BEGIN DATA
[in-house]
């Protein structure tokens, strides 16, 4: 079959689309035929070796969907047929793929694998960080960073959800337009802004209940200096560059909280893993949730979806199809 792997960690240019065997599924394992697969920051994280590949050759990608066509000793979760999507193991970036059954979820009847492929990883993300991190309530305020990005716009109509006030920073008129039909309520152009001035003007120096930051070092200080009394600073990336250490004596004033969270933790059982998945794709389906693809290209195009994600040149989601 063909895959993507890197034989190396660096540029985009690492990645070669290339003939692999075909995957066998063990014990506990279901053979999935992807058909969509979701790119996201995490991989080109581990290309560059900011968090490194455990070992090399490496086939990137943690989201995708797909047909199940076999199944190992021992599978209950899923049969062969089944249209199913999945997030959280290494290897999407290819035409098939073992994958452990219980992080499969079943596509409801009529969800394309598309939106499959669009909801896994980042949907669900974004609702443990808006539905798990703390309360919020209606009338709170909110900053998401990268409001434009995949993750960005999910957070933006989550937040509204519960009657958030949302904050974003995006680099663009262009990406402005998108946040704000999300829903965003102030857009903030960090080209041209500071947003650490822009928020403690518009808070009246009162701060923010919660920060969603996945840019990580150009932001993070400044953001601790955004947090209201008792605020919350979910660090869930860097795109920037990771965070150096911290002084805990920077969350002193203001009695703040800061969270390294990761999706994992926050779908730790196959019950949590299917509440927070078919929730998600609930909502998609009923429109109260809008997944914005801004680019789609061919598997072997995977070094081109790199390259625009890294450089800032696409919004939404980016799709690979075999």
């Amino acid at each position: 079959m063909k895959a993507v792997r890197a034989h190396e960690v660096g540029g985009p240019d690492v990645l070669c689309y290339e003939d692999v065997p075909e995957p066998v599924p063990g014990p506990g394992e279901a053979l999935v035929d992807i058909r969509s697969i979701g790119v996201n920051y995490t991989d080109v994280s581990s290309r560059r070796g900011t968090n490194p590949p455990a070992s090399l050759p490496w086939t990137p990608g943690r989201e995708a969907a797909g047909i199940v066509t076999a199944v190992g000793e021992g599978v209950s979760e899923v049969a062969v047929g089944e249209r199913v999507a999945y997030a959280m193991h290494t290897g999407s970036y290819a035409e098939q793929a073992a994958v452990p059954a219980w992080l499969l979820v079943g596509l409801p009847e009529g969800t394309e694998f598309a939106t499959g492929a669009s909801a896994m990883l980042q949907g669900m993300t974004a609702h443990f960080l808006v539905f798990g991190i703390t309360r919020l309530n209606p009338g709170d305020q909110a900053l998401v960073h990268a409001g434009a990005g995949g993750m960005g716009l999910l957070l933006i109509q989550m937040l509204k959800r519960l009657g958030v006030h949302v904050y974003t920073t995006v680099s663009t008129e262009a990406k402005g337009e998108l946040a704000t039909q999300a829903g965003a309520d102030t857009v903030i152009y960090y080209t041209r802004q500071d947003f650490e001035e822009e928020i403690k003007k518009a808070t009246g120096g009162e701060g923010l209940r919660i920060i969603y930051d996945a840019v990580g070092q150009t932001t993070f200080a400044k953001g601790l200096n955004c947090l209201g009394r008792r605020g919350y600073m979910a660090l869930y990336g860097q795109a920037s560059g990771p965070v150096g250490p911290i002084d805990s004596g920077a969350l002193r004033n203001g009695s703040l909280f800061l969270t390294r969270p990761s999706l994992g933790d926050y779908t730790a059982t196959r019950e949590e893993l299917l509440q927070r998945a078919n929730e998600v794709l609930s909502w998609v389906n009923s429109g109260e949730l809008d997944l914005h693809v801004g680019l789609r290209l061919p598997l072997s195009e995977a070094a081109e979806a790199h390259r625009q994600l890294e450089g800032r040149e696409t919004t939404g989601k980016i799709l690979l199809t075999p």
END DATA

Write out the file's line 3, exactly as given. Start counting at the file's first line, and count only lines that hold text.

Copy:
């Amino acid at each position: 079959m063909k895959a993507v792997r890197a034989h190396e960690v660096g540029g985009p240019d690492v990645l070669c689309y290339e003939d692999v065997p075909e995957p066998v599924p063990g014990p506990g394992e279901a053979l999935v035929d992807i058909r969509s697969i979701g790119v996201n920051y995490t991989d080109v994280s581990s290309r560059r070796g900011t968090n490194p590949p455990a070992s090399l050759p490496w086939t990137p990608g943690r989201e995708a969907a797909g047909i199940v066509t076999a199944v190992g000793e021992g599978v209950s979760e899923v049969a062969v047929g089944e249209r199913v999507a999945y997030a959280m193991h290494t290897g999407s970036y290819a035409e098939q793929a073992a994958v452990p059954a219980w992080l499969l979820v079943g596509l409801p009847e009529g969800t394309e694998f598309a939106t499959g492929a669009s909801a896994m990883l980042q949907g669900m993300t974004a609702h443990f960080l808006v539905f798990g991190i703390t309360r919020l309530n209606p009338g709170d305020q909110a900053l998401v960073h990268a409001g434009a990005g995949g993750m960005g716009l999910l957070l933006i109509q989550m937040l509204k959800r519960l009657g958030v006030h949302v904050y974003t920073t995006v680099s663009t008129e262009a990406k402005g337009e998108l946040a704000t039909q999300a829903g965003a309520d102030t857009v903030i152009y960090y080209t041209r802004q500071d947003f650490e001035e822009e928020i403690k003007k518009a808070t009246g120096g009162e701060g923010l209940r919660i920060i969603y930051d996945a840019v990580g070092q150009t932001t993070f200080a400044k953001g601790l200096n955004c947090l209201g009394r008792r605020g919350y600073m979910a660090l869930y990336g860097q795109a920037s560059g990771p965070v150096g250490p911290i002084d805990s004596g920077a969350l002193r004033n203001g009695s703040l909280f800061l969270t390294r969270p990761s999706l994992g933790d926050y779908t730790a059982t196959r019950e949590e893993l299917l509440q927070r998945a078919n929730e998600v794709l609930s909502w998609v389906n009923s429109g109260e949730l809008d997944l914005h693809v801004g680019l789609r290209l061919p598997l072997s195009e995977a070094a081109e979806a790199h390259r625009q994600l890294e450089g800032r040149e696409t919004t939404g989601k980016i799709l690979l199809t075999p």